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sanctions from the Court. Id. at 14. The Court found no basis for substitution of counsel, recognizing there was no conflict of interest and there had been no breakdown in communication, and informed Petitioner he could (1) hire his own attorney, (2) continue with Mr. Crowder, or (3) represent himself. CR 116-048, doc. no. 52. Petitioner elected to continue with Mr. Crowder. Id.

Petitioner's co-defendant entered his guilty plea on February 13, 2017, and Judge Hall set Petitioner's trial for April 24, 2017. Id., doc. nos. 49-51, 53.

B. Trial

Mr. Crowder laid out the road map for the defense in his opening argument: (1) no one could identify Petitioner as the masked robber; (2) the extensive amount of time that had passed between the 2012 robberies and the 2017 trial undermined the credibility of witness testimony and evidence; and (3) the testimony of Petitioner's co-defendant, Mr. Saylors, offered pursuant to a plea agreement that reduced his sentence, should be viewed with skepticism. CR 116-048, doc. no. 117 ("Trial Tr."), pp. 89-94. Indeed, the trial testimony confirmed the robberies of Speedee Cash and Jeweler's Bench both occurred, as charged in the indictment, on November 7, 2012, but no employee of either business could identify Petitioner as the masked man who pointed a gun and demanded money. Id. at 96-98, 101, 108-11, 121-25, 149, 155, 163, 168, 172. An employee of a neighboring business to Jeweler's Bench saw a man she could not identify jump into the passenger side of a waiting vehicle, and she identified the car - a white Chevrolet HHR - for law enforcement. Id. at 177-80, 189.

Jason Vinson, at the time a sergeant in the Criminal Investigations Unit of the Richmond County Sheriff's Office ("RCSO"), testified at trial that he responded to the first robbery at Speedee Cash, and while there, heard a dispatch concerning the Jeweler's Bench

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robbery and a description of the getaway car. Id. at 204-09. Sgt. Vinson drove to Bobby Jones Expressway and, within two to three minutes, began following a white HHR on the expressway approximately one mile from the second robbery. Id. at 212-13. As the car exited onto I-20, Sgt. Vinson saw the front seat passenger, whom he identified as Petitioner, holding a "large black firearm" and attempting to remove clothing. Id. at 214-18, 228.

Sgt. Vinson activated his lights and sirens and followed the HHR, which was moving erratically at speeds exceeding 100 mph while traveling into South Carolina. Id. at 215-17. Sgt. Vinson followed the HHR into a subdivision in Belvedere and saw Petitioner jump from the moving car and attempt to limp off with nothing in his hands. Id. at 216-20, 227-28. Sgt. Vinson followed the HHR, driven by Mr. Saylors, forced the car off the road and into a parking lot, and arrested Mr. Saylors. Id. at 216-20. Sgt. Vinson waited for the crime scene unit to arrive, then traveled a short distance to a location where an Aiken County investigator had found Petitioner crouching behind a business. Id. at 221, 225-26, 348-49. Sgt. Vinson identified Petitioner as the man he saw jumping out of Mr. Saylors' car, and during his trial testimony, described a short conversation he and Petitioner had about the car chase. Id. at 226-27. Sgt. Vinson then returned to the location of Mr. Saylors' car, which was later towed and secured by Aiken County officers. Id. at 228-29.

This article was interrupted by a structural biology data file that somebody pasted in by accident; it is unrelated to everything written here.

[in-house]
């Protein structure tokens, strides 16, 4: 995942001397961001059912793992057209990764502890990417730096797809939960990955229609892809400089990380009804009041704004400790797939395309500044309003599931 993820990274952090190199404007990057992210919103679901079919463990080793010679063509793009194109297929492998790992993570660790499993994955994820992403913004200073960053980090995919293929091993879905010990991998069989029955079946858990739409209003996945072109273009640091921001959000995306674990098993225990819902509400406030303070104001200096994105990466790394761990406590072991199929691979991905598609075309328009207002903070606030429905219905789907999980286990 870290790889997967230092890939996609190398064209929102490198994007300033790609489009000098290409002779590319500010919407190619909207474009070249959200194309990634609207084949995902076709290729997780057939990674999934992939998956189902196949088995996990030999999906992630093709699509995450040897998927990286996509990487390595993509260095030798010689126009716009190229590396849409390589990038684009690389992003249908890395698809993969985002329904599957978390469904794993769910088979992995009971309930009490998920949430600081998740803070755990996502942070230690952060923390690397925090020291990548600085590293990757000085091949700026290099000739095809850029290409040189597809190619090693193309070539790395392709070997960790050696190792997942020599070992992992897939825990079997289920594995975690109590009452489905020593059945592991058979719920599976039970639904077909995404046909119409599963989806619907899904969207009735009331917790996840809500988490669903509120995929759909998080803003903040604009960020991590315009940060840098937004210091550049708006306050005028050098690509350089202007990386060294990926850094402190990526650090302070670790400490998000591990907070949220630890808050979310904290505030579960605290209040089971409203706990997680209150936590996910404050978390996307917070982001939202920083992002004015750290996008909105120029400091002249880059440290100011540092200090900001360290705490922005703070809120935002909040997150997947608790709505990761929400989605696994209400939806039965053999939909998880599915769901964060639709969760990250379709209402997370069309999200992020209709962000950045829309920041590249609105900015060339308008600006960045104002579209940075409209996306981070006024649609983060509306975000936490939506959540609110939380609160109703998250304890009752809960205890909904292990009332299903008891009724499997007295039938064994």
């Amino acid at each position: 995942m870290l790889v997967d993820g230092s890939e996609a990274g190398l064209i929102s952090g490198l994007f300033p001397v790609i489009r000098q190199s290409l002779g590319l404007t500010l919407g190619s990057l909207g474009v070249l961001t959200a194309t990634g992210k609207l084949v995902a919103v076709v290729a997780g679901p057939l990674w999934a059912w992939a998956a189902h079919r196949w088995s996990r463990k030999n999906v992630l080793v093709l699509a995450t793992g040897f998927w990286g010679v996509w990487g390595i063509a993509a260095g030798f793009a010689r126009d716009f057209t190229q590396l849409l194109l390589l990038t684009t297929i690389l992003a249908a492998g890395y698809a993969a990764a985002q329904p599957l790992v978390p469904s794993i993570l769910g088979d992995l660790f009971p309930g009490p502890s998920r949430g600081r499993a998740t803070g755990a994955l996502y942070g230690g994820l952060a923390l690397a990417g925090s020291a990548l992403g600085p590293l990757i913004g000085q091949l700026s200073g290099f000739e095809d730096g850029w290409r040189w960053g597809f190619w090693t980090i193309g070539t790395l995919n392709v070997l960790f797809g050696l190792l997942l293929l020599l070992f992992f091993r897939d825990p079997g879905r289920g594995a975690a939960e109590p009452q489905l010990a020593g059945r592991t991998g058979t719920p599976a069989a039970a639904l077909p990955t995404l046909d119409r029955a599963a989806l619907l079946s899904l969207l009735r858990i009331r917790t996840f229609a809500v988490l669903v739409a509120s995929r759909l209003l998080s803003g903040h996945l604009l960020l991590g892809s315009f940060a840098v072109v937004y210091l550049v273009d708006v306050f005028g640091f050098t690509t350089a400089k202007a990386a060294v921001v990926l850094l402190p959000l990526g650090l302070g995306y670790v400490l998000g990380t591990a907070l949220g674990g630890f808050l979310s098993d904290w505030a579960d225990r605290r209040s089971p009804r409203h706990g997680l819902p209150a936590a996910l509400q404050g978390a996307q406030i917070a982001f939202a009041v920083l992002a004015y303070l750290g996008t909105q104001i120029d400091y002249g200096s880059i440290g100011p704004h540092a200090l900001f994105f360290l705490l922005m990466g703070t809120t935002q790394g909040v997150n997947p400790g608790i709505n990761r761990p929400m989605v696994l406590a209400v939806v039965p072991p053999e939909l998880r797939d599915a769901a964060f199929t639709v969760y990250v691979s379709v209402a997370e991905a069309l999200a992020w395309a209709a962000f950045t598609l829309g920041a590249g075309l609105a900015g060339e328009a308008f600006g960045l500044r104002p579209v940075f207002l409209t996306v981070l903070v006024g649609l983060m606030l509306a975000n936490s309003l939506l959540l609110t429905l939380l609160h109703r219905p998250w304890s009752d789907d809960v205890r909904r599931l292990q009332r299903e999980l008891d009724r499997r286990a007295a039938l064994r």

On cross-examination, Mr. Crowder challenged Sgt. Vinson's recollection of the car chase and asked about any reports the officer may have reviewed to prepare for trial. Id. at 232-33, 241. Sgt. Vinson admitted the contemporaneous incident report he prepared was not in the file and was no longer available; he had no explanation for the missing report. Id. at 233-34, 237. Rather, the reports Sgt. Vinson reviewed were a blending of the reports of several officers who worked on the case and were not as detailed as the contemporaneous report he

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prepared. Id. at 234-37. Mr. Crowder's cross-examination challenged Sgt. Vinson's recollection of the events on the day of the robberies, given the passage of time and absence of his contemporaneous report. Id. at 229-57. For example, Mr. Crowder queried:

Q: And you're seeing all of this as you're driving 45-50 miles an hour on 520.
A: Yes, sir.
Q: With that much distance.
A: Yes, sir.
Q: Through tinted windows in rush hour four and a half years ago? You recall with clarity the man is taking off the shirt and he's got a gun in his hand?
A: I do because that's how I knew I was behind the right car.

Id. at 243-44.

RCSO Deputy Brandon Beckman served as the chief investigator for the two robberies, and he executed a search warrant for the HHR in Aiken,...